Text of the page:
Kenya receives 72,000 doses of AstraZeneca COVID-19 vaccine from South Sudan
Kenya’s second round of vaccinations got a major boost with the arrival of 72,000 doses of the Astra-Zeneca covishield vaccines from South Sudan.
The vaccines which arrived at the JKIA at 5.15 p.m on Saturday aboard a Kenya Airways flight KQ352 were received by the Ministry of Health Officials and delivered to the National Vaccine Depot in Kitengela.
The 72,000 doses of the Astrazeneca vaccine which was received by kenya is part of COVAX vaccine dose- sharing strategy, that has countries with logistical challenges, hesitancy and lack of infrastructure give back vaccines to the mechanism, and later have the vaccines redistributed to other countries with adequate capacity to administer them before they expire.
The doses were in 7 packages, each weighing about 318 kilos, stored between 2 to 8 degrees, and have a shelf life up to July 17th.
South Sudan received 132,000 doses of the vaccine in late March from COVAX, the global initiative to ensure lower-income countries receive jabs, but so far has administered less than 8,000 shots.
The country failed to use its doses because of a slow initial uptake by health workers, delays by parliament to approve the vaccine’s use, and a lengthy training of people to administer the vaccine.
Previously, the Ministry of Health had disclosed that Kenya would receive up to 130,000 doses of vaccines from CONGO D.R.C.
However, this was halted by COVAX, owing to Kenya engaging bilaterally with D.R.C to secure the vaccine.
Instead, COVAX’s plan is to have countries donating back their vaccines to prioritize immediate neighboring countries first before donating to other countries from other regions.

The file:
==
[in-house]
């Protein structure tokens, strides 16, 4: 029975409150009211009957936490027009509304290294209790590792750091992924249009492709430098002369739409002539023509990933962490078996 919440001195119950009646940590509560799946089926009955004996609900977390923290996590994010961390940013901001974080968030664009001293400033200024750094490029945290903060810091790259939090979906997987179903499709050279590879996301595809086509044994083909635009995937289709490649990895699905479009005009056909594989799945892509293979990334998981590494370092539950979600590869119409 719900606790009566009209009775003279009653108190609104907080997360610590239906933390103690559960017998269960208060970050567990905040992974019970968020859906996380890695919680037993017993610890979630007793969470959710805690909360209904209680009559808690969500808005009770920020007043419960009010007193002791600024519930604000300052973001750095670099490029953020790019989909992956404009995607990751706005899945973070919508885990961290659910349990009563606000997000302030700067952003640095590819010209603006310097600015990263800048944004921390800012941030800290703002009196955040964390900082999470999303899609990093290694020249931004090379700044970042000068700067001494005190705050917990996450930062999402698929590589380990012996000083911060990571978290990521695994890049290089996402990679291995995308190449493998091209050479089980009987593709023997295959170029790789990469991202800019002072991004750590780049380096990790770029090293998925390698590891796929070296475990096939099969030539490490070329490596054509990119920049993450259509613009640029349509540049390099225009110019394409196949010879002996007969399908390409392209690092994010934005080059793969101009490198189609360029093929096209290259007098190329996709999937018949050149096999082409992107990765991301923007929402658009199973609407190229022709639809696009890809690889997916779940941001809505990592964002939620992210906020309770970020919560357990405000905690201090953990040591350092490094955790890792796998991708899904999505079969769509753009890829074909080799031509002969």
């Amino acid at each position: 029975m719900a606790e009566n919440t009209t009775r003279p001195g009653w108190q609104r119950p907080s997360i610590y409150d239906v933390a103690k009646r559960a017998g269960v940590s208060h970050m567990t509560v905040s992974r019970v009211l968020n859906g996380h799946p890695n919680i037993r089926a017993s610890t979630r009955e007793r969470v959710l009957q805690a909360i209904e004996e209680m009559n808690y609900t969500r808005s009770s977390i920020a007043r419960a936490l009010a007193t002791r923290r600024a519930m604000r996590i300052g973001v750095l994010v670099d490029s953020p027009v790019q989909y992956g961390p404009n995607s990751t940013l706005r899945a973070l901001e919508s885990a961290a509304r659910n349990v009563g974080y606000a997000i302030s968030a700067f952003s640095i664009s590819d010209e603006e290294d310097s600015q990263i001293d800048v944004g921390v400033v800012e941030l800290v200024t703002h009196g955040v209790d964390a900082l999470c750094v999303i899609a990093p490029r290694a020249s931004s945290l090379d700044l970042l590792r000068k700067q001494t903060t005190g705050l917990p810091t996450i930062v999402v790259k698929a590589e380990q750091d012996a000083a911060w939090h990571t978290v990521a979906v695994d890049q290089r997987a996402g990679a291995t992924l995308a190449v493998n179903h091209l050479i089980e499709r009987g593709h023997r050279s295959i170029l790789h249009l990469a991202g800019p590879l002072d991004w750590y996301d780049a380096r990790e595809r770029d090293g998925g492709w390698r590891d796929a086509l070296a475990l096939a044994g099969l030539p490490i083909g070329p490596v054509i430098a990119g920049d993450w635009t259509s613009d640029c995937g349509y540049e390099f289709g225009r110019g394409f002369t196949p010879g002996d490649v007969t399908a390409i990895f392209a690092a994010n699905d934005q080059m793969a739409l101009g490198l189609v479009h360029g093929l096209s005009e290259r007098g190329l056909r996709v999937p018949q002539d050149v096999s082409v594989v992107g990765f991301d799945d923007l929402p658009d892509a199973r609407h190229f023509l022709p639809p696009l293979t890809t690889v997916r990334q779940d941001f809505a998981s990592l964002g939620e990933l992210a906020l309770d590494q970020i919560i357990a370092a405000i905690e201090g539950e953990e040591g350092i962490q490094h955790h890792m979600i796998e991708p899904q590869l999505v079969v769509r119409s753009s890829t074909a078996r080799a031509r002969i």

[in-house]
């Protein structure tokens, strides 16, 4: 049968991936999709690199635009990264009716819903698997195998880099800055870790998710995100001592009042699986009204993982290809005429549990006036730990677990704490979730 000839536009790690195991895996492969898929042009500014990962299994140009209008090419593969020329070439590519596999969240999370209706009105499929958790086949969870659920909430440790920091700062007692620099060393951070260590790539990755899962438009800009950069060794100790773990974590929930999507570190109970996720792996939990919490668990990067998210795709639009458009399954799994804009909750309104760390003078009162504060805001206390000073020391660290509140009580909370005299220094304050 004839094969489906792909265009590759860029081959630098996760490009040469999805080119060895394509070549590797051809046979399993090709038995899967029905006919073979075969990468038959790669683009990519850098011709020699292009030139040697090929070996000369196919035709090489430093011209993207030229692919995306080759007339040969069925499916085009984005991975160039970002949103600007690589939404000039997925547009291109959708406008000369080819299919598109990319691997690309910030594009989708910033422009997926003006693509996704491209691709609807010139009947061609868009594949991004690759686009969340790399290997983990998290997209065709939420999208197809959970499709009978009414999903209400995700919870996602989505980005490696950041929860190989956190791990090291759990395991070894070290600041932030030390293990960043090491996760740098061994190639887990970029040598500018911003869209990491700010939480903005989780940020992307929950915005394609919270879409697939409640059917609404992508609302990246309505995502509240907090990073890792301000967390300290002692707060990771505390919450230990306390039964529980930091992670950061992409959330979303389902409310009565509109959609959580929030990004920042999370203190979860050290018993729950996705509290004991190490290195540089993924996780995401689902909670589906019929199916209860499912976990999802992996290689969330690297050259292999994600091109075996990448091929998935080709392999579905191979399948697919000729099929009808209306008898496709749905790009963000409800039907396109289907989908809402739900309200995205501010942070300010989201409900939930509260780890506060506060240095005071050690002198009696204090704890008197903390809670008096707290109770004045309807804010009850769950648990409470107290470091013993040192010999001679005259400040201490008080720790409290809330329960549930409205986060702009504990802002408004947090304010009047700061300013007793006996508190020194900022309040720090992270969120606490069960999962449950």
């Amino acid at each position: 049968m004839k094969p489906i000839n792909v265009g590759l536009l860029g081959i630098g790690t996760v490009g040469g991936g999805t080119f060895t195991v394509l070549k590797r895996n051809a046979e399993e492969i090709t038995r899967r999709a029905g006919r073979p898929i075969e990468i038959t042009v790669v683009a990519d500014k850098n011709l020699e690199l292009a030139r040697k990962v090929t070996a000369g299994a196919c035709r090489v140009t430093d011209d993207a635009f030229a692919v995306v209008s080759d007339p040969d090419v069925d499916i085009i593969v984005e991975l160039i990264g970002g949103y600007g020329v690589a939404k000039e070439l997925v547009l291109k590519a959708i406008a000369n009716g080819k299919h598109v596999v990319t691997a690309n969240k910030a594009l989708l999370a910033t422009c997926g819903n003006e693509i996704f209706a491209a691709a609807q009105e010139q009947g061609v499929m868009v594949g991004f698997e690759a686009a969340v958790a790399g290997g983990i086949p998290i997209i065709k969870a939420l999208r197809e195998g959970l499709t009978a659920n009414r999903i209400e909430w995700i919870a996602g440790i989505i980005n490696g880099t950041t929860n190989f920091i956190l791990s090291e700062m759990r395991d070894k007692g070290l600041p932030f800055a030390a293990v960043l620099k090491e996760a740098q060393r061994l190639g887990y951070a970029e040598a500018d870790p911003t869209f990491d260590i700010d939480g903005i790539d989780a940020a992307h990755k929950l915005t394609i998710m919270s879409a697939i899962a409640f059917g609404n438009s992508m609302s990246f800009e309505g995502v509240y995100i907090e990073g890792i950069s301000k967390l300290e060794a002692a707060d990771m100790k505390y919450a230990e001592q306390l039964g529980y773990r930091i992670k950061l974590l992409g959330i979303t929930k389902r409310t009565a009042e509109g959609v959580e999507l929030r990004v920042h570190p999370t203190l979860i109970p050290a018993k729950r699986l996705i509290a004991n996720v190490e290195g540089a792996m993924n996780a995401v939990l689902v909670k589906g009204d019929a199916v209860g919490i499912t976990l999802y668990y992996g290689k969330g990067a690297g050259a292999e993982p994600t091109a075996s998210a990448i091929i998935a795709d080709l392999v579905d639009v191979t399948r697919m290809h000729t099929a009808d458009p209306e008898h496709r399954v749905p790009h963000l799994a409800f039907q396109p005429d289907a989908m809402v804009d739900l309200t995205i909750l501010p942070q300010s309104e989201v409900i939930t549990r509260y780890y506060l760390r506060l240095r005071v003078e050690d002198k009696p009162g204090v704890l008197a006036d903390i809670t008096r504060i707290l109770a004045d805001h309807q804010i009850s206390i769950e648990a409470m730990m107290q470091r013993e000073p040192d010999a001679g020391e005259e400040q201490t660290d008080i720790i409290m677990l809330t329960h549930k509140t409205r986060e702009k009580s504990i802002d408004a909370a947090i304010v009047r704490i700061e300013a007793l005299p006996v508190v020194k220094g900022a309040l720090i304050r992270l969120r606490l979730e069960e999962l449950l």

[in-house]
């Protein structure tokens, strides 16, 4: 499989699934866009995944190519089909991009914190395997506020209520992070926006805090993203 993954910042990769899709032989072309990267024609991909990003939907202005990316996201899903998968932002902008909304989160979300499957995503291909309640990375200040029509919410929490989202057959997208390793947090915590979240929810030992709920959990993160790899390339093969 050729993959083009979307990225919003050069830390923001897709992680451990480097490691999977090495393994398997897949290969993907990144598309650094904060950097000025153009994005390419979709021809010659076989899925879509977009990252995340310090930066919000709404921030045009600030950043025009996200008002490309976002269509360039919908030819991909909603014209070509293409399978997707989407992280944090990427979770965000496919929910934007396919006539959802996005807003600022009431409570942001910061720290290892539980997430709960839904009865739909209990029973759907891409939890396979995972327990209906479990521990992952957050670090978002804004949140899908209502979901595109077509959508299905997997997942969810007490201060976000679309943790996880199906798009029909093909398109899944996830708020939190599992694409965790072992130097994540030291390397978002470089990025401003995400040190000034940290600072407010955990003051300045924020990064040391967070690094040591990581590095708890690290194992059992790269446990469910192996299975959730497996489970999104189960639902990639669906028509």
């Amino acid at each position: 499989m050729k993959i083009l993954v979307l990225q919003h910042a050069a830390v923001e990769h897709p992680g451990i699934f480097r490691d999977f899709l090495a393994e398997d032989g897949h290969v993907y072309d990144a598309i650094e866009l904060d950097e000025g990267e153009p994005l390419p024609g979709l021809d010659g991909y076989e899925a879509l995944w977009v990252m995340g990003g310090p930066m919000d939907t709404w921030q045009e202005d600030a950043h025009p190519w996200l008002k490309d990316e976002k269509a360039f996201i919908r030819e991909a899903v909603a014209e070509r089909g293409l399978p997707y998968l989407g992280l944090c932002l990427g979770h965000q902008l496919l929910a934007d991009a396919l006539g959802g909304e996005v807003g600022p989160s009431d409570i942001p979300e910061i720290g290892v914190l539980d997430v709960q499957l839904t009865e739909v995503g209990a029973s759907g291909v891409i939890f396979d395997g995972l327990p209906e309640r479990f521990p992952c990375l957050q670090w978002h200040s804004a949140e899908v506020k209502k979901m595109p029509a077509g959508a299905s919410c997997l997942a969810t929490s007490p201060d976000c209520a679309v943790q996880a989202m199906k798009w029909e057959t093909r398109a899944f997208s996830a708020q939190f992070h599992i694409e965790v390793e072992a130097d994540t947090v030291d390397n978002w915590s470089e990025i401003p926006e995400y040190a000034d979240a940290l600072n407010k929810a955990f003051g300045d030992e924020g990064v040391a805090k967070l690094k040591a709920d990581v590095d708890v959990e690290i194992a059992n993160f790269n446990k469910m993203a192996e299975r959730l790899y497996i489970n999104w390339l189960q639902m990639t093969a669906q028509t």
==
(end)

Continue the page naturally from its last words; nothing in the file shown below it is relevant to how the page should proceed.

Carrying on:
According to the W.H.O’s Regional Coordinator, Africa requires an additional 200 million doses of COVID-19 vaccines to immunize about 10 percent of the African population by September.
Less than 2% of world’s COVID vaccines have been administered in Africa. the continent is staring at the possibility of new surges hence the need to speed up immunization of vulnerable segments of the population like the elderly and terminally ill.
Further, the continent requires at least 20 million oxford-Astrazeneca COVID-19 vaccine doses in the next six weeks to enable the continent to deliver second shots to populations that had received their first doses.
“Any pause in our vaccination campaigns will lead to lost lives and lost hope. Another 200 million doses are needed so that the continent can vaccinate 10 percent of its population by September this year as called for by the WHO director-general at the world health assembly this week,” Matshidiso Rebecca Moeti, Regional Director for Africa, WHO said on Saturday.
Kenya, from Monday, will continue administering the second dose of the vaccine from the vaccines mopped up from the regional stores in the counties and the donated doses.
On Friday, 28th May, more than 100 health workers received the second shot in the arm at the Kenyatta National Hospital.
In the last 24 hours, 444 people have tested positive for COVID-19, from a sample of 4989, the test positivity rate is 8.9%.
17 deaths have been recorded bringing the fatalities to 3141.
So far, 968,733 people have been vaccinated. The ministry of health urging Kenyans to go for the second dose only upon being alerted by the Chanjo system.
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